Published Sep 19, 2019Massive Attack have never seemed particularly interested in nostalgia. Their music tends to speak to a particular moment or, in the case of their third and best album, Mezzanine, transcend it. It's dark, dubby sound and cinematic scope presaged so much of the current pop and cultural landscape that any list, no matter how exhaustive, is certain to include some glaring omission.
So their current Mezzanine XXI tour, which celebrates the band's 1998 masterpiece, is more a reassertion of their place in the current cultural landscape than an attempt to recapture the zeitgeist from which is sprung.
As if to punctuate this point, their delayed arrival on stage was presaged by a string of hits from that era — "...Baby One More Time," "I Don't Want to Miss a Thing" — presented in increasingly obnoxious mixes. When the band did arrive, they opted not to cut through this digital detritus with their own work, but with the Velvet Underground's "I Found a Reason." Only after its final notes had faded did they move into "Rising Son," which samples the Velvet's classic.
This set the tone for the evening: the band — 3D and Daddy G backed by a half-dozen players, including two drummers — performing tracks from the album, along with work that had inspired or even formed the architecture of the record. In this way, the band were taking the audience back through their own headspace during the album's famously fraught recording process. Helping the group out were guest vocalists Horace Andy and Elizabeth Fraser, each greeted like conquering heroes as they performed their respective contributions to the record.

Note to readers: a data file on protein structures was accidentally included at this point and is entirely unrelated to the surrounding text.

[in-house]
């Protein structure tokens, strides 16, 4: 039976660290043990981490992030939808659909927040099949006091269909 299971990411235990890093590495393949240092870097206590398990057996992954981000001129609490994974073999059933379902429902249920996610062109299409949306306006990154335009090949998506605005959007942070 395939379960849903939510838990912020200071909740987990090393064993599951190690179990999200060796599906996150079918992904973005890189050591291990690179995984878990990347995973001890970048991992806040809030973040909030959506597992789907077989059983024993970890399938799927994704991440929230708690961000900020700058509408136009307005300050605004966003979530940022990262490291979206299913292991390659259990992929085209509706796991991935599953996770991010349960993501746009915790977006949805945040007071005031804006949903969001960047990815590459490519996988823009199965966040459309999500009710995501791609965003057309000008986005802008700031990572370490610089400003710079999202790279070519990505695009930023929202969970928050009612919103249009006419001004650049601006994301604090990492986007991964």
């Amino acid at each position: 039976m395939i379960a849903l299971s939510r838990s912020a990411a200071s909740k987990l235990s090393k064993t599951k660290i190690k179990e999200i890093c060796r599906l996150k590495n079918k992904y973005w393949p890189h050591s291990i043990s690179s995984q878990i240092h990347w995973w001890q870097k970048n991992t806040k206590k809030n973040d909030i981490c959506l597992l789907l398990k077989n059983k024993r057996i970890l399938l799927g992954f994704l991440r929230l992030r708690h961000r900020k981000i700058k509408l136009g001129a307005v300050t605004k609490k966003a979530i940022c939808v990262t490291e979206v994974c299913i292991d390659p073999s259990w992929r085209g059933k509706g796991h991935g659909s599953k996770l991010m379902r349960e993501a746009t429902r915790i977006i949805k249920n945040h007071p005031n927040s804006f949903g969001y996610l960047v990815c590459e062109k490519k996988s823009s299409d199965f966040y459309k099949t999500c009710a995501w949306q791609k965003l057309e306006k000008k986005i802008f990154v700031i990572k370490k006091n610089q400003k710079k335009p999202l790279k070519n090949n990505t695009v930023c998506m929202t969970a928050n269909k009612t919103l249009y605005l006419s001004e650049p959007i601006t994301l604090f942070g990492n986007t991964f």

At times the juxtaposition was awkward. Switching from the spritely pace of the Cure's "10:15 Saturday Night" to the comparatively moody "Man Next Door" felt jarring. But it was "Bela Lugosi's Dead" that finally got the crowd to their feet halfway through the set, and Elizabeth Fraser's take on Pete Seeger's "Where Have All the Flowers Gone?" was an easy highlight.
Yet the set was pointedly not about the past. At many times, the video montages assembled for the performance took centre stage over the band, the bridge between the fears and anxieties embedded in the music (political corruption, human connection in a digital world) and today. The flashing images and text underscored how little has changed in the ensuing two decades. If anything, the performance can be seen as the band's "we told you so" moment, a validation of their pre-millennium tension.
In the set's final stretch, Andy shone during "Angel," its brooding bass line putting a chill through the audience that lasted through the climatic crash of guitar and drums. "Teardrop" felt slightly sluggish, though Fraser's gorgeous voice was as uplifting as ever.
Opting not to address the crowd across the evening's 90 minutes, the band did offer to their fans a call to arms from the darkness with their parting message: "We are caught in an endless loop," read the text on the screen as the final notes from the pummelling coda of "Group Four" faded. "It's time to leave the ghosts behind and start imagining the future."